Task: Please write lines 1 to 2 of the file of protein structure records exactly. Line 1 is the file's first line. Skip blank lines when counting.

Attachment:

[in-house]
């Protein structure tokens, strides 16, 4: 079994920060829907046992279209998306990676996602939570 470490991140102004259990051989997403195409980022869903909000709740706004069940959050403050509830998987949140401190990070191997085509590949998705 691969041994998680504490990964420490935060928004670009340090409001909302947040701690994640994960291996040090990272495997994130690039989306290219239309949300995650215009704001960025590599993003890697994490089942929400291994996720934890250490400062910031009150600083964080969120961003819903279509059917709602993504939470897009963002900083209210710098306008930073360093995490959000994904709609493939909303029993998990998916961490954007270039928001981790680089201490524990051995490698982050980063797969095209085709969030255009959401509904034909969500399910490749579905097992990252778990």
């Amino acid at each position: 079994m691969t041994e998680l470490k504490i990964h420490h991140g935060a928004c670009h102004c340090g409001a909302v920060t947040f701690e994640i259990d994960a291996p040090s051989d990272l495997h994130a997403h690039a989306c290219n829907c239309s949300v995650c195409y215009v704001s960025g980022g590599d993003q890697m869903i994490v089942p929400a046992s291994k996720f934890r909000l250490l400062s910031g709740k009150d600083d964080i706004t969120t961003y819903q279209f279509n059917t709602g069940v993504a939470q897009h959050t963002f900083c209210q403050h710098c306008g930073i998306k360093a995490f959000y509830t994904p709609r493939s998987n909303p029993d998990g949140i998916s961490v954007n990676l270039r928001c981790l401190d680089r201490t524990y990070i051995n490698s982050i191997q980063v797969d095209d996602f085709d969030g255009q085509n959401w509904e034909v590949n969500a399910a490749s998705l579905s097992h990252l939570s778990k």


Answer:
[in-house]
């Protein structure tokens, strides 16, 4: 079994920060829907046992279209998306990676996602939570 470490991140102004259990051989997403195409980022869903909000709740706004069940959050403050509830998987949140401190990070191997085509590949998705 691969041994998680504490990964420490935060928004670009340090409001909302947040701690994640994960291996040090990272495997994130690039989306290219239309949300995650215009704001960025590599993003890697994490089942929400291994996720934890250490400062910031009150600083964080969120961003819903279509059917709602993504939470897009963002900083209210710098306008930073360093995490959000994904709609493939909303029993998990998916961490954007270039928001981790680089201490524990051995490698982050980063797969095209085709969030255009959401509904034909969500399910490749579905097992990252778990």